Budding Interest: Medical Marijuana Market Booms as Patients Tap Alternative Therapies

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For many years, marijuana has been a go-to treatment for a diverse range of ailments, with advocates touting the plant’s unique medicinal properties. In recent times, though, the therapy has gone mainstream, buoyed by a raft of regulatory changes and many promising studies.

Most notable among the former has been the creation of special ID cards enabling patients to use, or even cultivate, cannabis after obtaining a doctor’s recommendation. 

Though marijuana is technically illegal at the federal level, dozens of U.S. states now issue such cards, effectively making medical marijuana (MMJ) accessible for those who wish to harness its healing potential. And that group is growing in number, particularly as awareness spreads about the active compounds responsible for marijuana’s therapeutic benefits: cannabidiol (CBD) and delta-9-tetrahydrocannabinol (THC). 

Today, the expanding medical cannabis community is a vast network that extends across Facebook groups, web forums, clinics and nonprofit societies, and it has collectively reduced the negative stigma around the plant to an all-time low. Once championed by those on the fringes of society, hundreds of millions of citizens now have first-hand experience self-medicating with marijuana. Little wonder the market is forecasted to be worth $176 billion by 2030.

Complex Rules and Qualifying Conditions

Medical marijuana comes in many different forms, from pills, patches and oils to topical creams, nasal sprays and dried-out buds. Yet despite the preponderance of options lining the shelves of dispensaries, clinics and wellness stores, legally acquiring cannabis isn’t always easy. 

Unless you live in one of the 19 states where recreational use among adults is legal, you must obtain a prescription from a physician who approves of marijuana to treat your ailment (insomnia, chronic pain, Alzheimer’s, etc). That’s assuming you live in one of the 39 states – or the District of Columbia – that actively run medical cannabis programs. States without such programs include Nebraska, Kansas and Indiana.

Aside from the specific rules governing marijuana use in your home state, many considerations must be made before one acquires the drug for medicinal use. One factor is the disposition of your healthcare provider since many doctors do not routinely recommend cannabis for therapeutic use. Another is the delivery method – should you vape, smoke, or take edibles? A thorough consultation with an enlightened doctor is required to resolve these quandaries.

Improving Medical Marijuana Access

In 2017, a healthcare tech startup named Veriheal was founded to simplify the complicated process by which patients locate and acquire their plant medicine. In the five years since, the company has managed to help over a million customers throughout the United States, developing a network that includes thousands of licensed medical marijuana doctors.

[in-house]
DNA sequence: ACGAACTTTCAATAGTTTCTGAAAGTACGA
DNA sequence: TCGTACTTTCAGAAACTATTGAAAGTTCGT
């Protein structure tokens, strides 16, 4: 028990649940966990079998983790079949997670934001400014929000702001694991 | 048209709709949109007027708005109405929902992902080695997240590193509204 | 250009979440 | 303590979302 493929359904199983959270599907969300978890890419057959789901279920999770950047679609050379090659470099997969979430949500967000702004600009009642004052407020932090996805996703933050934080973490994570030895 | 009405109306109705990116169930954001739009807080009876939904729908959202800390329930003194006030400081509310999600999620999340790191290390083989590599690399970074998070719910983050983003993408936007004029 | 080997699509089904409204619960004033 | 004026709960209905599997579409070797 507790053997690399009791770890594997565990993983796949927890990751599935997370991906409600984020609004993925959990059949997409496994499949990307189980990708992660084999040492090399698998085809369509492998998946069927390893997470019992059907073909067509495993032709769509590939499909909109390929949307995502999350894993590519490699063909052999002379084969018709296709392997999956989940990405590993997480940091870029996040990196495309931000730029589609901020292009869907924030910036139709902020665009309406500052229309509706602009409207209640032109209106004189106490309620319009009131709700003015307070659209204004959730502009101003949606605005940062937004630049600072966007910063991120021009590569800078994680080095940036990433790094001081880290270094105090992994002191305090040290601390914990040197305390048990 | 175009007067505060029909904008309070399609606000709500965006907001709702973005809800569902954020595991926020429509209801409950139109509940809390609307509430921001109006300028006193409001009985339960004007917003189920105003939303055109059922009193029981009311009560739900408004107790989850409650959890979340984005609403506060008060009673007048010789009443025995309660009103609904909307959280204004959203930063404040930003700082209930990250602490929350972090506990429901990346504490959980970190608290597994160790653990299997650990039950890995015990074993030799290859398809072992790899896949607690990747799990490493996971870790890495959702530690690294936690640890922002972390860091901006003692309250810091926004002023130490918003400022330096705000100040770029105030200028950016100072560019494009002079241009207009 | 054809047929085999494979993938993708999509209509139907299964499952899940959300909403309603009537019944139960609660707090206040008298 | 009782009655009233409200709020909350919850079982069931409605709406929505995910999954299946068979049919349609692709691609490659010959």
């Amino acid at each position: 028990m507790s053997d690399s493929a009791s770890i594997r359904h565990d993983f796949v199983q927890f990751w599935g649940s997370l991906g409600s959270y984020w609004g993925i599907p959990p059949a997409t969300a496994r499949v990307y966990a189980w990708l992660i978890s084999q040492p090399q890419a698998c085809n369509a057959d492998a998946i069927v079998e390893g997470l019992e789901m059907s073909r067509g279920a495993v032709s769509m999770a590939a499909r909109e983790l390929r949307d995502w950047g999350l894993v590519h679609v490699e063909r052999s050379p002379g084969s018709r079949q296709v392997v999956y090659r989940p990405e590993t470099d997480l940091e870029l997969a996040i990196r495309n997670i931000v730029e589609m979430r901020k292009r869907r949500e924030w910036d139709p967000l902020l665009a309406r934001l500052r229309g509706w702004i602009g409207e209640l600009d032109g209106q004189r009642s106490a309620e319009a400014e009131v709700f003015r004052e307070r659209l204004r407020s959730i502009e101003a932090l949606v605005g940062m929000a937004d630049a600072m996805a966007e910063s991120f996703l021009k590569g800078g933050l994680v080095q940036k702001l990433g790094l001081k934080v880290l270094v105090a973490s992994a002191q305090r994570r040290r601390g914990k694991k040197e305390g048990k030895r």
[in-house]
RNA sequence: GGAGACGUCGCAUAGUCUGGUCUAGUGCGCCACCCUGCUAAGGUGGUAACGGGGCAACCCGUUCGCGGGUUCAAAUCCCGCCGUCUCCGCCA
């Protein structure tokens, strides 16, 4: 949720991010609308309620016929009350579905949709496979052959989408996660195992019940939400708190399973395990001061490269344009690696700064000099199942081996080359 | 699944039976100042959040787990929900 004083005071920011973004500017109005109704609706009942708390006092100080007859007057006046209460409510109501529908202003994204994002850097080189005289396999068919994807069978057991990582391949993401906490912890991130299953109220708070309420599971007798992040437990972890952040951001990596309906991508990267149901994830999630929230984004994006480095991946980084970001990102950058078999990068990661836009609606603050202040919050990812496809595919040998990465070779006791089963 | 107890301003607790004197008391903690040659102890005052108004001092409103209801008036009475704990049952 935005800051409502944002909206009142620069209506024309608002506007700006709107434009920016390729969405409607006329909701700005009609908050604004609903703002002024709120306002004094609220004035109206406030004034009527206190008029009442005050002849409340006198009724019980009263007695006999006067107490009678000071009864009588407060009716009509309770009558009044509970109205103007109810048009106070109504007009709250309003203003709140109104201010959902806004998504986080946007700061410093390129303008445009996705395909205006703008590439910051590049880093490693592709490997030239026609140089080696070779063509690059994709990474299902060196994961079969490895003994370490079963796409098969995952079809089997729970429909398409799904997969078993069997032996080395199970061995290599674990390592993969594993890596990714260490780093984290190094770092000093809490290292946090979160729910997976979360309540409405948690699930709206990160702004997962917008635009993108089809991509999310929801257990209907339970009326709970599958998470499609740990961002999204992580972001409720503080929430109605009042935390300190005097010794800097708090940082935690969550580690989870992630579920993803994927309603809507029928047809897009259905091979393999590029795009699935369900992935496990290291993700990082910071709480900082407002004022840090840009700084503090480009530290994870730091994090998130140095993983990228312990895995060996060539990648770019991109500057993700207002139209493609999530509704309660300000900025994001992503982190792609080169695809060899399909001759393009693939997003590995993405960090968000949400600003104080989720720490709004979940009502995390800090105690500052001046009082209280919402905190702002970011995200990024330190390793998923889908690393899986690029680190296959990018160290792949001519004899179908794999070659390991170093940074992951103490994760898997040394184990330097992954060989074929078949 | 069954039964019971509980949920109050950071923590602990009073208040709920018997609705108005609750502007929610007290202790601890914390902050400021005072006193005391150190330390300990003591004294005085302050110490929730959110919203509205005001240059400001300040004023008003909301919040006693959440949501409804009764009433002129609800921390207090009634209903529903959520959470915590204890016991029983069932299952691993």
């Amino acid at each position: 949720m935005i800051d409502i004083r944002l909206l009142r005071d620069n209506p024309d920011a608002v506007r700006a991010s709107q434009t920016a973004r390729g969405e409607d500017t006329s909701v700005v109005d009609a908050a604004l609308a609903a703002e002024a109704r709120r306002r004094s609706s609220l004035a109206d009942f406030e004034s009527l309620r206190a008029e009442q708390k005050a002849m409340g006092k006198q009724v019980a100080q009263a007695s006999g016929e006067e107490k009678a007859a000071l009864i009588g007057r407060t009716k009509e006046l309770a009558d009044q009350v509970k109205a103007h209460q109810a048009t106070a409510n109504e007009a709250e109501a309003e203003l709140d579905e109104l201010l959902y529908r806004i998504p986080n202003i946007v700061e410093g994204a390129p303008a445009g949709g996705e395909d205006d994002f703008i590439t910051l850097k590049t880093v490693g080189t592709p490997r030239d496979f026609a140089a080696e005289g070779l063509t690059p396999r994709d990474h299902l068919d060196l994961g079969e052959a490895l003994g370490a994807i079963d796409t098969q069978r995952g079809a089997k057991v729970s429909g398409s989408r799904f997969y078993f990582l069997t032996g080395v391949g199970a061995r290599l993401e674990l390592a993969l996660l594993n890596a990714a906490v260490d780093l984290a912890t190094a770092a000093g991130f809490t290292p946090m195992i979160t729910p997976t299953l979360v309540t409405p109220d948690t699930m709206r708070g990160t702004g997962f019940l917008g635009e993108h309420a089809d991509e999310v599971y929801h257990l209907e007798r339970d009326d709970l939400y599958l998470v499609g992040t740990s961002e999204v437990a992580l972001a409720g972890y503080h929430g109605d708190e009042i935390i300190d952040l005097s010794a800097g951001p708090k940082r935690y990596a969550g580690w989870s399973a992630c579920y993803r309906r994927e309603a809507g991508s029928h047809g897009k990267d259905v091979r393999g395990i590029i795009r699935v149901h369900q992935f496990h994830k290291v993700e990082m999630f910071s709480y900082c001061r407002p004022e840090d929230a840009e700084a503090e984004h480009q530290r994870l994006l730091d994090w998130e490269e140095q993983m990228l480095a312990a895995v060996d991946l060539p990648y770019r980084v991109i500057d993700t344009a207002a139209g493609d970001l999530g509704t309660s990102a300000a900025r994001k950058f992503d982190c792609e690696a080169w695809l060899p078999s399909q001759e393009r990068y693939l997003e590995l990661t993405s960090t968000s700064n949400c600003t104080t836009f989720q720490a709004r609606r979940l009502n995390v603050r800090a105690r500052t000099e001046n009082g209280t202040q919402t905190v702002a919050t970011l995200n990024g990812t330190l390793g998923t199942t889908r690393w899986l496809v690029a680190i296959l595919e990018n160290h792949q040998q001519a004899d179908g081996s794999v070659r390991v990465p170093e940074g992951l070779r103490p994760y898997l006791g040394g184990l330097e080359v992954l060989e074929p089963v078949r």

When patients sign up with Veriheal, they are invited to provide their medical history before being connected with physicians for a brief in-person or video consultation. Assuming the doctor believes MMJ will have a beneficial effect, he or she can certify the patient for a medical marijuana card that grants them access to medical-grade products at the local dispensary.

The proprietary platform relies on a cloud computing-based Electronic Medical Records (EMR) solution to securely store patient data. This not only ensures full compliance with HIPAA guidelines and legislation governing the use of therapeutic cannabis, but it also allows Veriheal to analyze the ever-changing needs of the medical cannabis community.  

With Veriheal, patients don’t have to worry about broaching the subject of marijuana with their primary healthcare provider. MMJ can be a thorny topic, and after conducting their own research, many people keen to give it a try are hesitant to participate in a debate over its merits. Veriheal puts such patients in touch with state-licensed, cannabis-educated physicians who have in some cases certified thousands of patients, eliminating the potential for judgment or skepticism. It’s a friendly, discreet platform expressly created to remove points of friction from the marijuana-buying process.

Interestingly, Veriheal offers personalized cannabis consultations for those who haven’t yet decided whether medical marijuana is right for them. These informational online consultations are intended to educate patients about cannabis and CBD use rather than automatically lead to a card recommendation.

Veriheal’s Monumental Growth

Veriheal’s growth has mirrored that of the industry at large, with the company now employing over 100 people and planning expansion into Europe. It’s even launched its own scholarship fund to support students with a passion for the cannabis industry. The platform is the brainchild of co-founders Samuel Adetunji and Joshua Green, serial entrepreneurs who have turned their interest in cannabis into a highly profitable enterprise. 

The success of Veriheal, like that of other startups focused on cannabis advocacy, is unsurprising given the wealth of scientific literature now attesting to the plant’s beneficial properties. Stories of patients shrugging off chronic pain or mobility issues have become commonplace, and amplified by social media, they offer hope to those yet to commence their alternative health journey. From the margins to the mainstream, cannabis-based medicine is evidently here to stay.

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